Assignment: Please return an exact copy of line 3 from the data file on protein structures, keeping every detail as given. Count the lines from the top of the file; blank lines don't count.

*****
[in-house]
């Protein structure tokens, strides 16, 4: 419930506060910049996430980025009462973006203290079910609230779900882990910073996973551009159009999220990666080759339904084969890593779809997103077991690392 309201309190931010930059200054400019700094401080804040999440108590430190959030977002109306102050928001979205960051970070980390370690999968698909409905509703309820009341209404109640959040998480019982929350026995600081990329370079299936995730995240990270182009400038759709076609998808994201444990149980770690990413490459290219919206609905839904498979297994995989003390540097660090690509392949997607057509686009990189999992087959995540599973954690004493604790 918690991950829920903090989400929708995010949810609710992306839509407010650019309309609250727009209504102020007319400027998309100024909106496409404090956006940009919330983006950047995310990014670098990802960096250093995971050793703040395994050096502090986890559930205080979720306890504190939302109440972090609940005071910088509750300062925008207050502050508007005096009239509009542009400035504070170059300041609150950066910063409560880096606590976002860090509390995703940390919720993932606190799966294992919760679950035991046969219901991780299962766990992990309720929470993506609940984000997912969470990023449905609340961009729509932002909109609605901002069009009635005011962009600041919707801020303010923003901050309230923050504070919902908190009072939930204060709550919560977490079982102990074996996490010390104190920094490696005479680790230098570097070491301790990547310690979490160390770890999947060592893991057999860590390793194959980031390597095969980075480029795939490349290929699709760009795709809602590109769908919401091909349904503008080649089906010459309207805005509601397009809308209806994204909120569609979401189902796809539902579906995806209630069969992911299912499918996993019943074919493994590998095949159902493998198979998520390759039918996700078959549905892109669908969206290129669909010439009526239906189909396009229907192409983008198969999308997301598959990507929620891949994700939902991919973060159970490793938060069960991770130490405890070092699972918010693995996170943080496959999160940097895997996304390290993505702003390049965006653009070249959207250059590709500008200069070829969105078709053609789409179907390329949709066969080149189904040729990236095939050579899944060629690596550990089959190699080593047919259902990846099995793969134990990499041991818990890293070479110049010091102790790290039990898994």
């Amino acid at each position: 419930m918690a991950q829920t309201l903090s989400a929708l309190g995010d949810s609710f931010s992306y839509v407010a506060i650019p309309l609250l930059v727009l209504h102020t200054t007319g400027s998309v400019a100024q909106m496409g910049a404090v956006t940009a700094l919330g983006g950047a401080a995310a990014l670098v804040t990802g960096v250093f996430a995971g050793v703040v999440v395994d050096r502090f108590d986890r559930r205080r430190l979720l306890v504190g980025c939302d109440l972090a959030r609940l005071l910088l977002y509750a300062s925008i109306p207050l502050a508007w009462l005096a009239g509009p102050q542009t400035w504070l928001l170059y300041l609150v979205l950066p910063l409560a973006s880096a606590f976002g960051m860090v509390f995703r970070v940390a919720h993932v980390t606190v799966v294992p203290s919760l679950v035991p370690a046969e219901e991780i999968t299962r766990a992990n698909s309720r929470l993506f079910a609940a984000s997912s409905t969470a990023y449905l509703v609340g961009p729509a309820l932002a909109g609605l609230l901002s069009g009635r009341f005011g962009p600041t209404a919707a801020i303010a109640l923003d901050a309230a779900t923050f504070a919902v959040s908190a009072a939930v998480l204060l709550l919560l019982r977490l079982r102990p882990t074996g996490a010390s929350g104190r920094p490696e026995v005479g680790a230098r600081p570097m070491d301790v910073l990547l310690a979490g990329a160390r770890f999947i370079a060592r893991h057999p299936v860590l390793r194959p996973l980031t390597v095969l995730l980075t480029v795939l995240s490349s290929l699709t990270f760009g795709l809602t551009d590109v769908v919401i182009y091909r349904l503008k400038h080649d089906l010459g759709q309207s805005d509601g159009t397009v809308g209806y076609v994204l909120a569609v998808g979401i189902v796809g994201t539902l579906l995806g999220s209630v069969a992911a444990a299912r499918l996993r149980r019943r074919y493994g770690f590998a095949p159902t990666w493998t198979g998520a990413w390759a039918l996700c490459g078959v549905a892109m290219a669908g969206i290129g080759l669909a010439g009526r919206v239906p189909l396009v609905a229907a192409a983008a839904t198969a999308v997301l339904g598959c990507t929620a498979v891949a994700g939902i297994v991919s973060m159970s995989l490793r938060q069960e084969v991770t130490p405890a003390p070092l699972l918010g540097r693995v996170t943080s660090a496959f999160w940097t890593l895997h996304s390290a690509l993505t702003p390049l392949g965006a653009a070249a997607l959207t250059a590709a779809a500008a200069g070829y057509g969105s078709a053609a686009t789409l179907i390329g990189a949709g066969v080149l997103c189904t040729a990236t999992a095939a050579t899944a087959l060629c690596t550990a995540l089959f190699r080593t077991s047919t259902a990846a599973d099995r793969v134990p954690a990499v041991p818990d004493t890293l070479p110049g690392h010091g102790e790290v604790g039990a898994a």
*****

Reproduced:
């Amino acid at each position: 419930m918690a991950q829920t309201l903090s989400a929708l309190g995010d949810s609710f931010s992306y839509v407010a506060i650019p309309l609250l930059v727009l209504h102020t200054t007319g400027s998309v400019a100024q909106m496409g910049a404090v956006t940009a700094l919330g983006g950047a401080a995310a990014l670098v804040t990802g960096v250093f996430a995971g050793v703040v999440v395994d050096r502090f108590d986890r559930r205080r430190l979720l306890v504190g980025c939302d109440l972090a959030r609940l005071l910088l977002y509750a300062s925008i109306p207050l502050a508007w009462l005096a009239g509009p102050q542009t400035w504070l928001l170059y300041l609150v979205l950066p910063l409560a973006s880096a606590f976002g960051m860090v509390f995703r970070v940390a919720h993932v980390t606190v799966v294992p203290s919760l679950v035991p370690a046969e219901e991780i999968t299962r766990a992990n698909s309720r929470l993506f079910a609940a984000s997912s409905t969470a990023y449905l509703v609340g961009p729509a309820l932002a909109g609605l609230l901002s069009g009635r009341f005011g962009p600041t209404a919707a801020i303010a109640l923003d901050a309230a779900t923050f504070a919902v959040s908190a009072a939930v998480l204060l709550l919560l019982r977490l079982r102990p882990t074996g996490a010390s929350g104190r920094p490696e026995v005479g680790a230098r600081p570097m070491d301790v910073l990547l310690a979490g990329a160390r770890f999947i370079a060592r893991h057999p299936v860590l390793r194959p996973l980031t390597v095969l995730l980075t480029v795939l995240s490349s290929l699709t990270f760009g795709l809602t551009d590109v769908v919401i182009y091909r349904l503008k400038h080649d089906l010459g759709q309207s805005d509601g159009t397009v809308g209806y076609v994204l909120a569609v998808g979401i189902v796809g994201t539902l579906l995806g999220s209630v069969a992911a444990a299912r499918l996993r149980r019943r074919y493994g770690f590998a095949p159902t990666w493998t198979g998520a990413w390759a039918l996700c490459g078959v549905a892109m290219a669908g969206i290129g080759l669909a010439g009526r919206v239906p189909l396009v609905a229907a192409a983008a839904t198969a999308v997301l339904g598959c990507t929620a498979v891949a994700g939902i297994v991919s973060m159970s995989l490793r938060q069960e084969v991770t130490p405890a003390p070092l699972l918010g540097r693995v996170t943080s660090a496959f999160w940097t890593l895997h996304s390290a690509l993505t702003p390049l392949g965006a653009a070249a997607l959207t250059a590709a779809a500008a200069g070829y057509g969105s078709a053609a686009t789409l179907i390329g990189a949709g066969v080149l997103c189904t040729a990236t999992a095939a050579t899944a087959l060629c690596t550990a995540l089959f190699r080593t077991s047919t259902a990846a599973d099995r793969v134990p954690a990499v041991p818990d004493t890293l070479p110049g690392h010091g102790e790290v604790g039990a898994a």